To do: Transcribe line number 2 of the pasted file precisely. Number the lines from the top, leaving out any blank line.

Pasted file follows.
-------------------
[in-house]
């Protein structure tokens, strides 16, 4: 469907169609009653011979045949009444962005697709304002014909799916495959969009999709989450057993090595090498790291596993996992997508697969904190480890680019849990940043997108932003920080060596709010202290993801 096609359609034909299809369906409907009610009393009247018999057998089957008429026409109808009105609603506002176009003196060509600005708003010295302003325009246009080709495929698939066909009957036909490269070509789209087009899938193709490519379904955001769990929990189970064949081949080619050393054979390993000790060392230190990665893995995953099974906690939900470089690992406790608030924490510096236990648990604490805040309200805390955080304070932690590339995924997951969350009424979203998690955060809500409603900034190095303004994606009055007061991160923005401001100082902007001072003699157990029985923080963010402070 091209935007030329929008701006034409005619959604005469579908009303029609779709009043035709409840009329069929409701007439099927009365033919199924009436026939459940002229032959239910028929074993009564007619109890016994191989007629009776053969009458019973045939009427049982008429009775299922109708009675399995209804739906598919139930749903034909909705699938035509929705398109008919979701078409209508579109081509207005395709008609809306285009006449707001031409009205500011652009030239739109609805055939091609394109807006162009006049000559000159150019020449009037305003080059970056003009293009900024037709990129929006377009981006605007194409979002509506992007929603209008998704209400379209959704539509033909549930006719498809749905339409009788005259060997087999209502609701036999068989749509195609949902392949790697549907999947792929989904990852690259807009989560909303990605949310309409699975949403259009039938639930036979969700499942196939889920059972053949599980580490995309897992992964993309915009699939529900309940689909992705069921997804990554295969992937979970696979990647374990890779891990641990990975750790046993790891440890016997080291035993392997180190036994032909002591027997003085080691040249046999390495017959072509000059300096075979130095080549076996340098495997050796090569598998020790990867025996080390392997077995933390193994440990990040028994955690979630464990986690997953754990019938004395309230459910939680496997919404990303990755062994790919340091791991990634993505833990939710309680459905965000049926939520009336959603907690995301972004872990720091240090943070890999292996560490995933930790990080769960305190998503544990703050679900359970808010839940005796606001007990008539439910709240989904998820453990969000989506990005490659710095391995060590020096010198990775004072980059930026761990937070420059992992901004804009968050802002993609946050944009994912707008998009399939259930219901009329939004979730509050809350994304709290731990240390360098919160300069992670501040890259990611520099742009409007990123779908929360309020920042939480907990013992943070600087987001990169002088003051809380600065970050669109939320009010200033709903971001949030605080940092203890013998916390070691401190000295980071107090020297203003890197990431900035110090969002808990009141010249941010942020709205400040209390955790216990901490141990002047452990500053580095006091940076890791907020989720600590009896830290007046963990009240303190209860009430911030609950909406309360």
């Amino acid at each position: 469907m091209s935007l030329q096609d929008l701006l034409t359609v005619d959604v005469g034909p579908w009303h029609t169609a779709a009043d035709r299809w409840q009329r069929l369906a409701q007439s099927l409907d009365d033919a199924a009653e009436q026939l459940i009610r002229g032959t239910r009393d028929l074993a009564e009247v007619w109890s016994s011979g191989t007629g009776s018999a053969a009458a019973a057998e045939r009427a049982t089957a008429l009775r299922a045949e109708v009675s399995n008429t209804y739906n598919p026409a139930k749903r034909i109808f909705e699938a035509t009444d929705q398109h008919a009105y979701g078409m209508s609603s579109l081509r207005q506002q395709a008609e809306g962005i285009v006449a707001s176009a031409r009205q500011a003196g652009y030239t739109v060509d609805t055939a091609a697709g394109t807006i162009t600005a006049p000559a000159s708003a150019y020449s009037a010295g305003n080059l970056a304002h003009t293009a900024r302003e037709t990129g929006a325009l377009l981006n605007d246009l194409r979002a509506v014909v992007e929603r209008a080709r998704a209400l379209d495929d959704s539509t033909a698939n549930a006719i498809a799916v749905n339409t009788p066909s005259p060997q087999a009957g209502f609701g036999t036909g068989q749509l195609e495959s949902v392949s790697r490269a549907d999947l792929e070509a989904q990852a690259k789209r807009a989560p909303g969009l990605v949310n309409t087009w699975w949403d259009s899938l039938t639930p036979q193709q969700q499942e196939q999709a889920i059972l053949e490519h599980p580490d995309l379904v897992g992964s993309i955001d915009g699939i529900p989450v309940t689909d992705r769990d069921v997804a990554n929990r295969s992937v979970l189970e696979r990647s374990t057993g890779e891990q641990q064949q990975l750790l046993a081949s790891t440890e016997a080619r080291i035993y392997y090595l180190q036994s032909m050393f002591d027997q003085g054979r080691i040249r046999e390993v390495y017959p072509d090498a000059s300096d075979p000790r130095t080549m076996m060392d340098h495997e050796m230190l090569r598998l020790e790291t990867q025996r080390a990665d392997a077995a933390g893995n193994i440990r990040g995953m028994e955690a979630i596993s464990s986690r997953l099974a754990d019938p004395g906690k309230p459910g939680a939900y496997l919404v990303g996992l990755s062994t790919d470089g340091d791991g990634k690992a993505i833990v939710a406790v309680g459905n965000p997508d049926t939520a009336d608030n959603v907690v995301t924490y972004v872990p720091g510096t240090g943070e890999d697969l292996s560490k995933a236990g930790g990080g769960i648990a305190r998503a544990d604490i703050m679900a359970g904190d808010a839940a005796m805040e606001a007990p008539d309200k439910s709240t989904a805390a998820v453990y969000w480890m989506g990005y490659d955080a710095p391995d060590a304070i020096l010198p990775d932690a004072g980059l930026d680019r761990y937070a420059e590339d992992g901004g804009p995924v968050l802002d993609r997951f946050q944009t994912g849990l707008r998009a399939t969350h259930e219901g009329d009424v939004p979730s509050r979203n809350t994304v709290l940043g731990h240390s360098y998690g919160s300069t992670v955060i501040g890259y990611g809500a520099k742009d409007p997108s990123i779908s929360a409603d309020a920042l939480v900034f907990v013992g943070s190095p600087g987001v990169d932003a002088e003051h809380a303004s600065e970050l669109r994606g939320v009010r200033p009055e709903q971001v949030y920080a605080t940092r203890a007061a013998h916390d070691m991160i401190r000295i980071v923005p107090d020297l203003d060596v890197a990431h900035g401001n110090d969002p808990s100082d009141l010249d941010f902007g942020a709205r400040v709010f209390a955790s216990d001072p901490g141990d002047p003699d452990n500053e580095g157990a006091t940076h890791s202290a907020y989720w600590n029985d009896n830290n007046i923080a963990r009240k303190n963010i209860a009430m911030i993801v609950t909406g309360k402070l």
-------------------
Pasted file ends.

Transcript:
């Protein structure tokens, strides 16, 4: 469907169609009653011979045949009444962005697709304002014909799916495959969009999709989450057993090595090498790291596993996992997508697969904190480890680019849990940043997108932003920080060596709010202290993801 096609359609034909299809369906409907009610009393009247018999057998089957008429026409109808009105609603506002176009003196060509600005708003010295302003325009246009080709495929698939066909009957036909490269070509789209087009899938193709490519379904955001769990929990189970064949081949080619050393054979390993000790060392230190990665893995995953099974906690939900470089690992406790608030924490510096236990648990604490805040309200805390955080304070932690590339995924997951969350009424979203998690955060809500409603900034190095303004994606009055007061991160923005401001100082902007001072003699157990029985923080963010402070 091209935007030329929008701006034409005619959604005469579908009303029609779709009043035709409840009329069929409701007439099927009365033919199924009436026939459940002229032959239910028929074993009564007619109890016994191989007629009776053969009458019973045939009427049982008429009775299922109708009675399995209804739906598919139930749903034909909705699938035509929705398109008919979701078409209508579109081509207005395709008609809306285009006449707001031409009205500011652009030239739109609805055939091609394109807006162009006049000559000159150019020449009037305003080059970056003009293009900024037709990129929006377009981006605007194409979002509506992007929603209008998704209400379209959704539509033909549930006719498809749905339409009788005259060997087999209502609701036999068989749509195609949902392949790697549907999947792929989904990852690259807009989560909303990605949310309409699975949403259009039938639930036979969700499942196939889920059972053949599980580490995309897992992964993309915009699939529900309940689909992705069921997804990554295969992937979970696979990647374990890779891990641990990975750790046993790891440890016997080291035993392997180190036994032909002591027997003085080691040249046999390495017959072509000059300096075979130095080549076996340098495997050796090569598998020790990867025996080390392997077995933390193994440990990040028994955690979630464990986690997953754990019938004395309230459910939680496997919404990303990755062994790919340091791991990634993505833990939710309680459905965000049926939520009336959603907690995301972004872990720091240090943070890999292996560490995933930790990080769960305190998503544990703050679900359970808010839940005796606001007990008539439910709240989904998820453990969000989506990005490659710095391995060590020096010198990775004072980059930026761990937070420059992992901004804009968050802002993609946050944009994912707008998009399939259930219901009329939004979730509050809350994304709290731990240390360098919160300069992670501040890259990611520099742009409007990123779908929360309020920042939480907990013992943070600087987001990169002088003051809380600065970050669109939320009010200033709903971001949030605080940092203890013998916390070691401190000295980071107090020297203003890197990431900035110090969002808990009141010249941010942020709205400040209390955790216990901490141990002047452990500053580095006091940076890791907020989720600590009896830290007046963990009240303190209860009430911030609950909406309360």